Decimal Day is the name that was given to 15 February 1971 in the United Kingdom (UK). It was the day that the UK decimalised (converted to a decimal-based system of currency). Before that date the UK used the "pound (£) - shilling (s) - pence (d)" currency system. The old system was known as the "£sd" system, after the abbreviations of the unit names. £sd is pronounced L-S-D. In the £sd system £1 = 20s and 1s = 12d, so £1 = 240d. In the new decimal system there are no shillings and there are 100 (new) pence (abbreviated as "p") in a pound - so £1 = 100p.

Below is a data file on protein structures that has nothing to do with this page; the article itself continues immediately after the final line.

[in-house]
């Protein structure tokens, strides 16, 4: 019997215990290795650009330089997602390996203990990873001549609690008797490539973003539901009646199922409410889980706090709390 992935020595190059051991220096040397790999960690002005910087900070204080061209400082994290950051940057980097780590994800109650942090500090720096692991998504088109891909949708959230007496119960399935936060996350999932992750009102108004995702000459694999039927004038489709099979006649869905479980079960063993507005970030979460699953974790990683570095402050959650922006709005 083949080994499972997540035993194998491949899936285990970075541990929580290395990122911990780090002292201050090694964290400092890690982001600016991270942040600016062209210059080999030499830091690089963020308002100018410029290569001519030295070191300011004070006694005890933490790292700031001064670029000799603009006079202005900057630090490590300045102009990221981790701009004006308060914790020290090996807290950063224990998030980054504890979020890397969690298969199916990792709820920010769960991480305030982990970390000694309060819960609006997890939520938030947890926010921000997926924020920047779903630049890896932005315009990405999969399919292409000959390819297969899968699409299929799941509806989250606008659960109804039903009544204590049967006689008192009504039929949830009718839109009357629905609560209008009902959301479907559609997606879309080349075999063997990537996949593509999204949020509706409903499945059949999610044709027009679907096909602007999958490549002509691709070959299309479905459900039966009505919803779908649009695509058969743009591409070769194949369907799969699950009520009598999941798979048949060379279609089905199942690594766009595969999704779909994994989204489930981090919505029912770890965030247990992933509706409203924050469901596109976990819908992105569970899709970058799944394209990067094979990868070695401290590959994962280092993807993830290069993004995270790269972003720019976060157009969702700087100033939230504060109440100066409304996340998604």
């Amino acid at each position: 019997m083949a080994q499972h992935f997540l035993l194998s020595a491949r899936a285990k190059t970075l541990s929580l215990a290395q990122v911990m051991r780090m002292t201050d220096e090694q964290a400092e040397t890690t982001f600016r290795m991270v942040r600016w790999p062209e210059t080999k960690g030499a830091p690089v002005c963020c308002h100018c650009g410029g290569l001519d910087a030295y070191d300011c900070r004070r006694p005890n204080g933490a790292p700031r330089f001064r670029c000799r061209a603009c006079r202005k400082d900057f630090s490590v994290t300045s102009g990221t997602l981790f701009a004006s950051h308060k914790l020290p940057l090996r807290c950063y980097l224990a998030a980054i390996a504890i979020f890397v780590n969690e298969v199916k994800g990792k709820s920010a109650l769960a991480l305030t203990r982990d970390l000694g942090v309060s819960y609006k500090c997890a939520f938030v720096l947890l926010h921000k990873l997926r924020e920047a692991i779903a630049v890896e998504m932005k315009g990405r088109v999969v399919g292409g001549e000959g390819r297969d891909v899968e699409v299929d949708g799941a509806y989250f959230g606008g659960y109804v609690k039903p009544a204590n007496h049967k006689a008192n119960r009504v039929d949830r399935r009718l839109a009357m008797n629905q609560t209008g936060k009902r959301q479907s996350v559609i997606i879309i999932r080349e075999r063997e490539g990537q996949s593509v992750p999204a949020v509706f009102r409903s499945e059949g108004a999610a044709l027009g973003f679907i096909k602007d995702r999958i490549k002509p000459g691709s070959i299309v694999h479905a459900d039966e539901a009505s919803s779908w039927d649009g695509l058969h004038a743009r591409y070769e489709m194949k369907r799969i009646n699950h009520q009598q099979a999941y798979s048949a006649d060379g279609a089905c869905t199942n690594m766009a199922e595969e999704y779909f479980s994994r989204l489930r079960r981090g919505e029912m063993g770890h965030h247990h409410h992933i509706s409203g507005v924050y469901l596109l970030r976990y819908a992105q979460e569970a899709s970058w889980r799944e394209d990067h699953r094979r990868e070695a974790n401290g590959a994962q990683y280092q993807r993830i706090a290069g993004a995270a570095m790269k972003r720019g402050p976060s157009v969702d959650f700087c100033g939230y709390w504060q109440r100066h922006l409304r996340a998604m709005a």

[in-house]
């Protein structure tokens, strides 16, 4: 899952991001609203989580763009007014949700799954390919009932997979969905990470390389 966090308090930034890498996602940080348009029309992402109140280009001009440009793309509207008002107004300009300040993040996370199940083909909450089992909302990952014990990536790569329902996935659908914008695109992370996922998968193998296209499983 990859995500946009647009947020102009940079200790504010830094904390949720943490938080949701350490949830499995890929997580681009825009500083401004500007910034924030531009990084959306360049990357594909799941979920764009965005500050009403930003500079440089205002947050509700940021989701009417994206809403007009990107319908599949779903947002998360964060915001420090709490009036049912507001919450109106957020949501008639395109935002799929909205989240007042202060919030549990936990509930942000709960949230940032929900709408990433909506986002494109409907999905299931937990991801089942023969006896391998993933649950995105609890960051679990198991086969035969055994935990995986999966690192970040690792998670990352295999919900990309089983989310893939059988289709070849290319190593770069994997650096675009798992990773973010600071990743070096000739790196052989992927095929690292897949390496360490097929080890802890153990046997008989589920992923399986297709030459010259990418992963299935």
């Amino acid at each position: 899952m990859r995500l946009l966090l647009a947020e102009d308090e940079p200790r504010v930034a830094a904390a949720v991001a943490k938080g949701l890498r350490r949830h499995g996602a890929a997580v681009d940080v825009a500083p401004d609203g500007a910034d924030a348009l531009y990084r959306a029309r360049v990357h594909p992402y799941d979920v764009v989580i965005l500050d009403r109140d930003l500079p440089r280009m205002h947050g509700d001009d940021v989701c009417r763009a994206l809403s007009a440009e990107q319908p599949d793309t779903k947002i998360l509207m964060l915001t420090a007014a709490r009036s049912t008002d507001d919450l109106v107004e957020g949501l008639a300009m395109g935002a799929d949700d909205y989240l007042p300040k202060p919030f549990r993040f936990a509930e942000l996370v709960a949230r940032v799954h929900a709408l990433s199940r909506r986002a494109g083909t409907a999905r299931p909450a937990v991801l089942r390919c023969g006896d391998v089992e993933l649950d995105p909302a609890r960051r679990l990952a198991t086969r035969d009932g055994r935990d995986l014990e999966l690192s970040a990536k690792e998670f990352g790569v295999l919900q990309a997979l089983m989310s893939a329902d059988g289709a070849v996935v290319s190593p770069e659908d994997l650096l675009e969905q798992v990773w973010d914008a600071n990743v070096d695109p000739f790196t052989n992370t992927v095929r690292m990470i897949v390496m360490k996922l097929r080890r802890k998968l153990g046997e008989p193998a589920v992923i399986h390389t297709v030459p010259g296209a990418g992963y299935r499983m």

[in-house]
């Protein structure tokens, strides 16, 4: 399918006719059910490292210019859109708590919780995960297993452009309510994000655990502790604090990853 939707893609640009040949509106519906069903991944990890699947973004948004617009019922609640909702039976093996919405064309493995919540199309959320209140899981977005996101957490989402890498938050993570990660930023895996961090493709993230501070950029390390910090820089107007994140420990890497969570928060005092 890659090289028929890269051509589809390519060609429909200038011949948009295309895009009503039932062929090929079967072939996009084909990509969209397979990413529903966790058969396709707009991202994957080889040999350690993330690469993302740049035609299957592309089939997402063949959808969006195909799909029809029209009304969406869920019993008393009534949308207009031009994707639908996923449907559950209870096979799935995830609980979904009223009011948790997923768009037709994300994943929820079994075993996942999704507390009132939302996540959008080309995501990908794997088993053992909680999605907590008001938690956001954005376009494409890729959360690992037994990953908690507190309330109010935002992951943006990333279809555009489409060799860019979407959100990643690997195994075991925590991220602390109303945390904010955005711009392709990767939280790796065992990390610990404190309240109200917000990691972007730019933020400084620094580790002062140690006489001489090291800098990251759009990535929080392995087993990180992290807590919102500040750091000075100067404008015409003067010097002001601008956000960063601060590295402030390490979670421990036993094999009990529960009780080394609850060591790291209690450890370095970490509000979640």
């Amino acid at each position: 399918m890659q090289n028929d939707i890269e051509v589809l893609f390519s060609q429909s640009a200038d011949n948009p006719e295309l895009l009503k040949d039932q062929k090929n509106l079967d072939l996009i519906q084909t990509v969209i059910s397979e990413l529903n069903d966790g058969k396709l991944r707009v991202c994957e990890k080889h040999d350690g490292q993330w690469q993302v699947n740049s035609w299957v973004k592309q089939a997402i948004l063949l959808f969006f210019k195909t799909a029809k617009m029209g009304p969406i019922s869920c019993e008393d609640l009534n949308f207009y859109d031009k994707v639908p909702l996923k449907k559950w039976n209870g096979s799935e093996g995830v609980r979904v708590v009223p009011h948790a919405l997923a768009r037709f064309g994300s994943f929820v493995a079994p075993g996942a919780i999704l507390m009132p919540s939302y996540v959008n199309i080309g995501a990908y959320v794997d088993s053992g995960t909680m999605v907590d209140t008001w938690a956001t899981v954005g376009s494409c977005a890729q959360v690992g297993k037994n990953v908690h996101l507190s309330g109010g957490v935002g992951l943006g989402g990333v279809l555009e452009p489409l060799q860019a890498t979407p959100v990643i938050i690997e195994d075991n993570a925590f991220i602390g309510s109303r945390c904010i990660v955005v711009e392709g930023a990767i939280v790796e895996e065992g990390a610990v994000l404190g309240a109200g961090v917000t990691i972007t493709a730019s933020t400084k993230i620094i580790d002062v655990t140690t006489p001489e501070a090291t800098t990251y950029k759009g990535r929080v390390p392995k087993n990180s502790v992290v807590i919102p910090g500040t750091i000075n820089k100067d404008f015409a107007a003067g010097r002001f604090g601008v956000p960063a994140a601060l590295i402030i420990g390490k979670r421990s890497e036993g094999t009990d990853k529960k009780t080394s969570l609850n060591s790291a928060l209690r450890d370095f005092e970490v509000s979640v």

References[change | change source]
- "Celebrating 40 Years of Decimalisation". The Royal Mint. http://www.royalmint.com/discover/decimalisation/the-story-of-decimalisation. Retrieved 13 March 2014.